To be honest, though I have stuff stored on the cloud, I hardly look at them, because of the additional login. Even Facebook photos will pass into oblivion. So I don't think purchasing cloud storage will work, unless maybe it is insured to be highly maintained (better than myself) and guaranteed backup.
But why I won't buy any Amazon screen is I thought general advice was not to stare at a screen for more than a half-hour at a time. That's why paper books will always be healthier.
There is a belief that demand of low cost tablet exists. Personally, I think there is because not everyone can afford a $500 iPad. Not everyone needs an iPad. If you are looking for browsing web, reading eBook or magazine, watching your photo album and enjoying videos, Kindle Fire might just be right for you. 8MB may look a bit small. Yet it should be able to hold 2 to 3 100 minutes movies, thousand of phones and, some books and magazines. Plus, if the first release of Kindle fire results in good sales, a 32G or 64G might be available really soon.
Actually, laptops that are cheaper than even the Kindle Fire are available right now. The only attraction that a tablet additionally provides is the portability. If one is satisfied with using a laptop (or netbook), then there should be no additional incentive in buying a tablet.
Don't underestimate the allure of that portability, though. This tablet is one you can stick in a coat pocket and can use on a crowded train. There is nowhere you can use a laptop that you couldn't or wouldn't use this, but there are many places and situations where you could not or would not use a laptop but could use this.
I think the real reason for Amazon to sell this tablet is because it is totally Amazon cloud dependent. Even for web browsing, all the html is rendered on the Amazon servers, and only presentation images are sent to the Kindle Fire. That means all your web browsing activity, even on secure web pages, is ripe for Amazon to mine for their own use (and to sell to advertisers). If you think you are doing secure browsing, forget it. You give all your Kindle Fire activity data to Amazon, they resell it, use it for their own marketing, and probably sell your passwords as well.
No thanks, No Kindle Fire.
"...and probably sell your passwords as well." Yes, exactly. I mean, what could Amazon possibly stand to lose by selling passwords? Surely nothing, right? Do you have any proof that https-accessed sites are preloaded anyway?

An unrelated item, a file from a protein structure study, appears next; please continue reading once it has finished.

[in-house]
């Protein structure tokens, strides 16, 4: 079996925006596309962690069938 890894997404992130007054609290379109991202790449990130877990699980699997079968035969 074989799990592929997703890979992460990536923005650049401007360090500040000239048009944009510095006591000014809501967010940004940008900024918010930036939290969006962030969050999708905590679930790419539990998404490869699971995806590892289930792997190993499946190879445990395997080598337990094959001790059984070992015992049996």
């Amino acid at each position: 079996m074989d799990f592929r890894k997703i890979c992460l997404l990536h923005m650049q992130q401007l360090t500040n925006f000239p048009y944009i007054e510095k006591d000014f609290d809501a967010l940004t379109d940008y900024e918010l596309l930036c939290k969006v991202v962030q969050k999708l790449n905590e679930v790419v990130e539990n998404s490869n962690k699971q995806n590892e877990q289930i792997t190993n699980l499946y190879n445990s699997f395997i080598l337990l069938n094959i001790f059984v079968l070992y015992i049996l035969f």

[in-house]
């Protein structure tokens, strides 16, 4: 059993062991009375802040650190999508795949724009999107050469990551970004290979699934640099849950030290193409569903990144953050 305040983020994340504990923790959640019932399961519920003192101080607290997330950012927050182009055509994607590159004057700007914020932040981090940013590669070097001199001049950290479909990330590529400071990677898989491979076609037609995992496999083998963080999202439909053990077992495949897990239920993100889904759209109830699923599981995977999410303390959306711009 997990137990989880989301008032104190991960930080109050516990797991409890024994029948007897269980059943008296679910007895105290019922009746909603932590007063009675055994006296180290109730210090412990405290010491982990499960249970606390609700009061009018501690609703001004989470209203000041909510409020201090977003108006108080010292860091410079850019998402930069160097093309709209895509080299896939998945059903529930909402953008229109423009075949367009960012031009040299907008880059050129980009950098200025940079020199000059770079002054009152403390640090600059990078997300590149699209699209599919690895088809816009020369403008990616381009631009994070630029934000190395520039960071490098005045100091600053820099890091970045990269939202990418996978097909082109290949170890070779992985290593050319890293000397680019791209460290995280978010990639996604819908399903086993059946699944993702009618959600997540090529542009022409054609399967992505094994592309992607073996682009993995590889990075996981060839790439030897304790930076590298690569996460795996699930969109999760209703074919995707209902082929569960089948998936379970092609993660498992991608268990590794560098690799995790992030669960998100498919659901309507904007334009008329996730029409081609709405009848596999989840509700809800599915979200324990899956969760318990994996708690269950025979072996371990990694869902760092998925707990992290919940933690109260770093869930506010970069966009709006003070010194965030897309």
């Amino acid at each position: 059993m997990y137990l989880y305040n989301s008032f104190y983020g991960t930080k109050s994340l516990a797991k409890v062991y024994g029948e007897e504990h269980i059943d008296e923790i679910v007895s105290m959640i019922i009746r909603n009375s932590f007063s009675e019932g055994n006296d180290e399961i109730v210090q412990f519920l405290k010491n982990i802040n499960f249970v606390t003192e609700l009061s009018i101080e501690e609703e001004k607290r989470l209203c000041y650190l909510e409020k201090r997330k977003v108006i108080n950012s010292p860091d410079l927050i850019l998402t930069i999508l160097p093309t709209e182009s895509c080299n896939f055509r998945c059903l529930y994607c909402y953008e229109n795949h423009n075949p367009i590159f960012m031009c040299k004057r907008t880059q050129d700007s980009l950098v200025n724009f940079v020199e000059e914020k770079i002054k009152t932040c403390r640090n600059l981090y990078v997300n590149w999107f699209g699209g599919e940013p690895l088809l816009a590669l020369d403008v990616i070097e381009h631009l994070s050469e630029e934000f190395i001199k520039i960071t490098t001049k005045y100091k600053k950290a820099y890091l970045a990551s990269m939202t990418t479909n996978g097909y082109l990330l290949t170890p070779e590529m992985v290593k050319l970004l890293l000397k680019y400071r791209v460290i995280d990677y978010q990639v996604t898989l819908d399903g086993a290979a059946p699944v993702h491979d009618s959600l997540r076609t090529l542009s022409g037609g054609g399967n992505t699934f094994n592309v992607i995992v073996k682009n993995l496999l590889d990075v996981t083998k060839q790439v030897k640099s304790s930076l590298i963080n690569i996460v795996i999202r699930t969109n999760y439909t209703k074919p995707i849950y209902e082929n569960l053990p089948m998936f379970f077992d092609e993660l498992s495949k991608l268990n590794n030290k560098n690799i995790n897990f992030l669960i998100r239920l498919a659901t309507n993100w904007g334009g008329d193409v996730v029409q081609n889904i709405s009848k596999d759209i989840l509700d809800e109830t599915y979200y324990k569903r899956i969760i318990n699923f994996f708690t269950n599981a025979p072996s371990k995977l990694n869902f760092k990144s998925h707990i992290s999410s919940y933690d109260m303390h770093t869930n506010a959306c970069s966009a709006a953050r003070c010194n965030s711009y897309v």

You can disable the pre-loading if you're paranoid.
From Amazon's description of how Silk on the Fire handles SSL:
"What about handling secure (https) connections?
"Amazon Silk routes secure (SSL) web page requests directly from the Kindle Fire to origin servers so they do not pass through AWS servers. As an additional security measure, Amazon Silk encrypts all web traffic between the Kindle Fire and our AWS infrastructure, even where traditional browsers would not encrypt."
NOTE: They "DO NOT PASS THROUGH AWS SERVERS."
Oct 26, 2011 Bloomberg : "The company is taking on Apple in the market for tablet computers and sales of digital songs, books and movies. To gain an edge in tablets, Amazon is selling its new Kindle Fire device for as low as $199 -- less than half the price of Apple’s cheapest iPad. At that price, the company will lose $10 per device, research firm IHS Inc. (IHS) estimates. "
Kindle Fire is furthering the visionary change, and driving the technology in to more hands. Who can live without touch screen now?
Now we need free WIFI everywhere. I prefer the IPOD but I bought 4 Kindle Fires - they are spectacular performance, and my 2 year old granddaughter is using hers now!
Netflix & Yo Gabba Gabba! I sure hope the component suppliers reliability holds up. OMAP is kinda out of the mainstream lately.
This is great, and yes the touch screen is here and we love it. But the price of $199 will never reach the digital divide community; they are still trying to get a laptop. We are blessed to have access to all of this wonderful technology…what about the others who cannot afford this technology? It would be great to provide a discount to some people based on their income for Kindle Fire...The goal is to get everyone to start reading again...Right? I hope Kindle Fire representatives are reading this post.
Amazon entered into tablet market that also seems with a lowest profit. Will he be able to provide free services efficiently during the warranty period? Are their plans are strong enough to service tablets after warranty period? we need to watch the future.
Forgive me for chuckling at the notion of servicing tablets in this price range. For a top end iPad with 64GB and 3G at $999, yes, I can see paying to replace the battery when it wears out. But for a $199 tablet like Kindle Fire? I think that in this price range, I think if anything goes bad after the warranty period -- even something as innocuous as a worn-out battery -- you recycle it and buy a new one...by then it will be Kindle Fire 2, which most users of the first version would rather have anyway.
I wished to see more detailed descriptions of the tear down rather than these dumb pictures. I feel amazons strategy is right to sell the hardware at the less price to increase the sales of services in future.
I think it is a good device at that price point. No use comparing it with the iPad since it doesn't tout to be one but heck, it can do 90% of what the iPad can do for a lot lot less and of course with the distinct advantage of access to the huge Amazon store of music and books.
David Patterson, known for his pioneering research that led to RAID, clusters and more, is part of a team at UC Berkeley that recently made its RISC-V processor architecture an open source hardware offering. We talk with Patterson and one of his colleagues behind the effort about the opportunities they see, what new kinds of designs they hope to enable and what it means for today’s commercial processor giants such as Intel, ARM and Imagination Technologies.